China: Consumers Keep Spending
Bloomberg, as of 10/19/13.
- Outlook 2014
- U.S. and Europe: Slow and Steady
- China: Consumers Keep Spending
- Fixed Income: Options for a Low Rate World
- U.S. Energy: Game-Changing Growth
View 2014 Market Outlook
- Around 300 million Chinese people now live a middle-class lifestyle.
- Over the past year retail sales climbed 13.3%2 and urban disposable income grew 14.1%.3
- Companies targeting China's giant consumer market are poised to benefit.
Investors may have come to expect China's economy grow rapidly each year. Indeed, the Chinese economy grew by at least 9% per year between 2002 and 2011, and by 10.4% as recently as 2010. Along the way China became the world's 2nd largest economy with a Gross Domestic Product of nearly $8.3 trillion (by contrast, the U.S. economy is about $15.7 trillion).1
The pace of Chinese expansion has cooled as the government works to reposition its economy away from growth driven by credit, exports and investment, and more toward consumption-led growth—a more sustainable economic path. Though the Chinese economy may no longer be expanding at double-digit annual rates, the largest emerging market will likely offer many avenues of potential opportunity in 2014 and beyond. Among the best of these may be exposure to well-run companies with a focus on the Chinese consumer.
About one- quarter of the Chinese population, or 300 million people, has attained some type of middle-class lifestyle, and that number should continue to rise at a rapid clip for many years. Even as the economy grew by "only" 7%-8% year over year in the third quarter of 2013, retail sales climbed by 13.1%2 and urban disposable income grew at 14.1%.3
Source: Morgan Stanley, as of 2/28/13.
Poised to benefit from the rising Chinese consumer are companies able to cater to their needs, particularly those that aren't overly capital intensive. Examples include firms that stand to capitalize on rapidly expanding Internet adoption, from e-tailers, social media and gaming sites to online advertising firms. Discretionary spending on education, healthcare, luxury goods, and travel and leisure is also likely to rise, to the potential benefit of well-positioned firms in these industries.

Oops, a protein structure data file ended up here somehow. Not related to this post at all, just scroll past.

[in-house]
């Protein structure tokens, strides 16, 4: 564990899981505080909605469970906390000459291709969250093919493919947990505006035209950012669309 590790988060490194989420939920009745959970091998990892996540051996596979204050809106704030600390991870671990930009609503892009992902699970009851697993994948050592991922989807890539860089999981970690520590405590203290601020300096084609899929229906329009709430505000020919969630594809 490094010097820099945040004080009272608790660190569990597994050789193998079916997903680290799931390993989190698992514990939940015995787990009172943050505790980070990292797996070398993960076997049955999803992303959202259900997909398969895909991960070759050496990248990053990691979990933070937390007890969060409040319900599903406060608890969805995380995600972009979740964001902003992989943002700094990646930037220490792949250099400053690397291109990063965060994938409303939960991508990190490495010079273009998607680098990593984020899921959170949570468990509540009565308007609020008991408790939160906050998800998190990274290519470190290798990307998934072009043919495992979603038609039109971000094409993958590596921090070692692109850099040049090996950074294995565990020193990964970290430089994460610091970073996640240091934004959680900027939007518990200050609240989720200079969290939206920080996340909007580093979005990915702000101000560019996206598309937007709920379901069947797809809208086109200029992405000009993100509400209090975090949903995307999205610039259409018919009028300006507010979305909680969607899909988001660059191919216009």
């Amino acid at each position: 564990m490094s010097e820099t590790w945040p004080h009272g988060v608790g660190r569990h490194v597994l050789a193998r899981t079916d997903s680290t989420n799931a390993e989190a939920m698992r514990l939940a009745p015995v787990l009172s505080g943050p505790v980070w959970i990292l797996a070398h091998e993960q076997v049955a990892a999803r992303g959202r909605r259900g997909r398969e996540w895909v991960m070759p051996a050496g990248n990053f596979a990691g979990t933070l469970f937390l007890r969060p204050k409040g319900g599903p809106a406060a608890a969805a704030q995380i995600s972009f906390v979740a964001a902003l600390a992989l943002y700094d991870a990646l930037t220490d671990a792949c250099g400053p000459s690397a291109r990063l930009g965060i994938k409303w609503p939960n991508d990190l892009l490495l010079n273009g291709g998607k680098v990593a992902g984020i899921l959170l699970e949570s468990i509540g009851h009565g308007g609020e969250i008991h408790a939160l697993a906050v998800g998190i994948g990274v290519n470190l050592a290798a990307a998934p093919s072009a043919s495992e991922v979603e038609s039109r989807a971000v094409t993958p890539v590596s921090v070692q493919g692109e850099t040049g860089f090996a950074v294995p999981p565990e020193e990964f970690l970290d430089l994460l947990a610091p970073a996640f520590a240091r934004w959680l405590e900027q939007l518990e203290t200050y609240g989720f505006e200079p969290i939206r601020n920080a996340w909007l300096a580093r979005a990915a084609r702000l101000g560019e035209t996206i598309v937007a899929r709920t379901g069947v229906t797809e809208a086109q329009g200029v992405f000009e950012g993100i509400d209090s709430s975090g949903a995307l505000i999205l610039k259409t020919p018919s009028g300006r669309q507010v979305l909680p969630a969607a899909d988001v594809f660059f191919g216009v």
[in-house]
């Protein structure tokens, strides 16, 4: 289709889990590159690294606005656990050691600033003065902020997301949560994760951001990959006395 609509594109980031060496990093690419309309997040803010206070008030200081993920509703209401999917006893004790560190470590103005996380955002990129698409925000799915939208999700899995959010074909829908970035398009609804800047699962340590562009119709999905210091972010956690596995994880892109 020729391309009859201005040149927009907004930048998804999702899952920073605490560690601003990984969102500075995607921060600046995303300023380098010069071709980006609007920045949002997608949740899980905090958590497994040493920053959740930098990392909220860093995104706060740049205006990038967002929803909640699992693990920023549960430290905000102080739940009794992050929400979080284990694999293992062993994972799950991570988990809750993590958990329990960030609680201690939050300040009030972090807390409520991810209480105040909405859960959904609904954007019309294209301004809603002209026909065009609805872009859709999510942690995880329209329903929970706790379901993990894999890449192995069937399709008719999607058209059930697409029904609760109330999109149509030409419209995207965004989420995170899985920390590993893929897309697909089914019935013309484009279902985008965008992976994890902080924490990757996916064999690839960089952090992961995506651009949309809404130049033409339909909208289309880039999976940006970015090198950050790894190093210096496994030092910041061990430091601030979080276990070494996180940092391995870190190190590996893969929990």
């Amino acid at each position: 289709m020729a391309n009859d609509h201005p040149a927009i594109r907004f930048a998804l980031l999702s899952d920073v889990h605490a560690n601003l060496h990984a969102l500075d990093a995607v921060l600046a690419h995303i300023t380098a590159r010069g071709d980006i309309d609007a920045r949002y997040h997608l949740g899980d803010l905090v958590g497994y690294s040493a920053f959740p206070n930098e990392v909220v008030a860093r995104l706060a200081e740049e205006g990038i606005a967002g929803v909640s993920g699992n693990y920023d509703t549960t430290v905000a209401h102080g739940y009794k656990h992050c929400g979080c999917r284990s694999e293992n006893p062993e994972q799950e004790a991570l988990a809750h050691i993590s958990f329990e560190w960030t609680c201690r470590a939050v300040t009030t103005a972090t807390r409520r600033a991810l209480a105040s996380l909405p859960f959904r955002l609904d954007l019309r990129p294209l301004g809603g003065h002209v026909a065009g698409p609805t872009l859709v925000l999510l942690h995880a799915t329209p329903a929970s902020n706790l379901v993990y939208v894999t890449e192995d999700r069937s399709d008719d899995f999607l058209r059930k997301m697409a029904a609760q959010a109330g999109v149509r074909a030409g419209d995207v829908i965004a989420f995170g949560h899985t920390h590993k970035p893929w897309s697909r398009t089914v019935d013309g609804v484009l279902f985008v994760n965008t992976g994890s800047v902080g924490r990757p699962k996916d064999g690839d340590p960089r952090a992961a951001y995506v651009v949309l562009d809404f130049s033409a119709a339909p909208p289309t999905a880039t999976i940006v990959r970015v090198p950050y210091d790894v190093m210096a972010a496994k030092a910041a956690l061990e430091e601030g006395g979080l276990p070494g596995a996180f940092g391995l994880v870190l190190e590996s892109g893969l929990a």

Source: World Bank, 11/25/13.
Investors are likely better served owning such companies rather than less efficient, state-owned enterprises (often energy and financial behemoths), many of which dominate the holdings of Chinese and emerging market index funds. This is all the more true now that the commodity super-cycle appears to have died down on lower emerging-market demand for raw materials, and because many Chinese banks appear undercapitalized.
Although valuations are somewhat elevated for consumer-oriented companies headquartered in China and elsewhere in Asia, plenty of attractive investment opportunities remain. And with consumer spending in Asia forecasted to eclipse that of North America by 2020, the pace of demand for consumer goods is likely to be robust for years to come.4
1. World Bank, 11/30/13.
2. Bloomberg, as of 10/19/13.
3. Morgan Stanley, as of 2/28/13.
4. Wall Street Journal, "In Asia, Consumer Discretionary Sector Outperforms," November 5, 2013.
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